When What Made You Fall in Love Falls Out Of Fashion

When What Made You Fall in Love Falls Out Of Fashion

February 17, 2017

Change is generally defined as the act or result of making something different. 


It is synonymous with fluctuation, revision. If you’ve been working in the service industry long enough, this might sound familiar. As chefs and as diners, we often crave a dish unknown, something we’ve never seen before. Sometimes, it’s nothing more than a warm memory, perhaps a dish we were given as a child sitting on our grandma’s kitchen counter. As a pastry chef, it is my job to give the diners what they crave, while simultaneously satiating my own creative desires and progressing with an ever-changing industry.
     
My love affair began when I was 11 years old, at a hair salon in Oklahoma City with my Gramma. I was flipping through a magazine and landed on a photo of Jessica Simpson posing with a colorful, multi-tiered birthday cake. I had no idea cakes could tower above their consumers the way hers did. From my 12th to my 18th birthday (before college, jobs, and life got in the way) I built tiered cakes for myself, starting with buttercream frosting, eventually graduating to fondant. Three tiers, then five. I made sculpted cakes and wedding cakes for family members and friends before I finished high school.

So in a funny kind of way, I had Jessica Simpson to thank for my growing obsession with the food world.

I spent the last two years of school in a vocational culinary program, buffeted by my cake-heavy repertoire and a general artistic love for Jackson Pollock. Everything I wore was splattered with paint; I loved the way it left bright raised streaks and dots in its wake. Taking a cue from my wardrobe, a friend introduced me to the work of one Jordan Kahn — a chef whose plates were similarly splattered with brightly colored purees and unfamiliar textures. It was controlled chaos, almost too pretty to eat, and I was hooked.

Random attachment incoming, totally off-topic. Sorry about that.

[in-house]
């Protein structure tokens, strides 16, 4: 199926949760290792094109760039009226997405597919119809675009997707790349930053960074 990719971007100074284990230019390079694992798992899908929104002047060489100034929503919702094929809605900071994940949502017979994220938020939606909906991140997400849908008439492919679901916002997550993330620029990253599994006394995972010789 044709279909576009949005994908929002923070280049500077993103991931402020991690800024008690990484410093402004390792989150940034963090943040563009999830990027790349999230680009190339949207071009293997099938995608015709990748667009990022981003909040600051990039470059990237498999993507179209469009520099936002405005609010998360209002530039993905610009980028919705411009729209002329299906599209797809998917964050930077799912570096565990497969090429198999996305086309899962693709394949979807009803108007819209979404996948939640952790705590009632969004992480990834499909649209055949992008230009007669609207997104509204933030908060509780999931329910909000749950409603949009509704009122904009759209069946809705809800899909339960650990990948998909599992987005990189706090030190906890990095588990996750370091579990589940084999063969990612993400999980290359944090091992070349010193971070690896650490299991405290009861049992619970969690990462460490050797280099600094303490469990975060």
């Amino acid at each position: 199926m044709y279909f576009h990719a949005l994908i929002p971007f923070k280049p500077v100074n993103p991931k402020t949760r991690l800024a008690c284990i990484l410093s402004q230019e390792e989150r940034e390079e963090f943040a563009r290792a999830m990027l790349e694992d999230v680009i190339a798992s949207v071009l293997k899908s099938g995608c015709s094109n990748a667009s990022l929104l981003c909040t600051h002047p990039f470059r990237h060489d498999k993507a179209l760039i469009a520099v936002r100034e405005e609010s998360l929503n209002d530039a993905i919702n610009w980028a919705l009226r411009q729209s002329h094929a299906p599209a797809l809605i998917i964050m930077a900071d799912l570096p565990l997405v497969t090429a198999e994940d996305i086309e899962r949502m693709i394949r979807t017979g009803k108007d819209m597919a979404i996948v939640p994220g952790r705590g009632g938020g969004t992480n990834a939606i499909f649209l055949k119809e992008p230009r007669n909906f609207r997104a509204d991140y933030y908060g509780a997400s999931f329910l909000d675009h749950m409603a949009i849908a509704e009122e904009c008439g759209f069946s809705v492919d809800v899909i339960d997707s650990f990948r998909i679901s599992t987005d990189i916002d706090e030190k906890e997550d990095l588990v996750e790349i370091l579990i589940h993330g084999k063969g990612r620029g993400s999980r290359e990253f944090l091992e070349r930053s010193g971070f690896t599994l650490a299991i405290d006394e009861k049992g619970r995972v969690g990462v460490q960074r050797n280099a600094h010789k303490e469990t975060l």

Together, we began to track the early movements of molecular gastronomy. No one knew what hydrocolloids or liquid nitrogen were, much less how to use them. I watched YouTube videos of a young Sam Mason making beet caviar, banana "ravioli,” mustard ice cream, and coffee “soil,” utterly captivated by what he was doing. He was using ingredients I couldn't even pronounce to create things far more intriguing than multi-tiered cakes.


Ferran Adrià, the de facto godfather of molecular gastronomy, considers this approach "deconstructivism,” or: taking a well-known dish and transforming all of its ingredients. Modifying its texture, its temperature, its form. The essence of the dish is maintained, but its appearance becomes something new. As soon as the world realized that food was more intriguing when nothing was as it seemed, no plate could be ordinary. Becoming a chef could be an artistic pursuit.

I wasn't captivated by cakes anymore: I wanted the unknown. I wanted to learn what was unteachable; what was still being invented. 
I started ordering hydrocolloids online and trying them at home, without a single clue as to what I was doing. I watched video after video and read book after book — elbow-deep in strange encapsulation solutions — trying to learn the ropes of this new era. And then, the same friend who showed me Kahn when I needed it most showed me Uchiko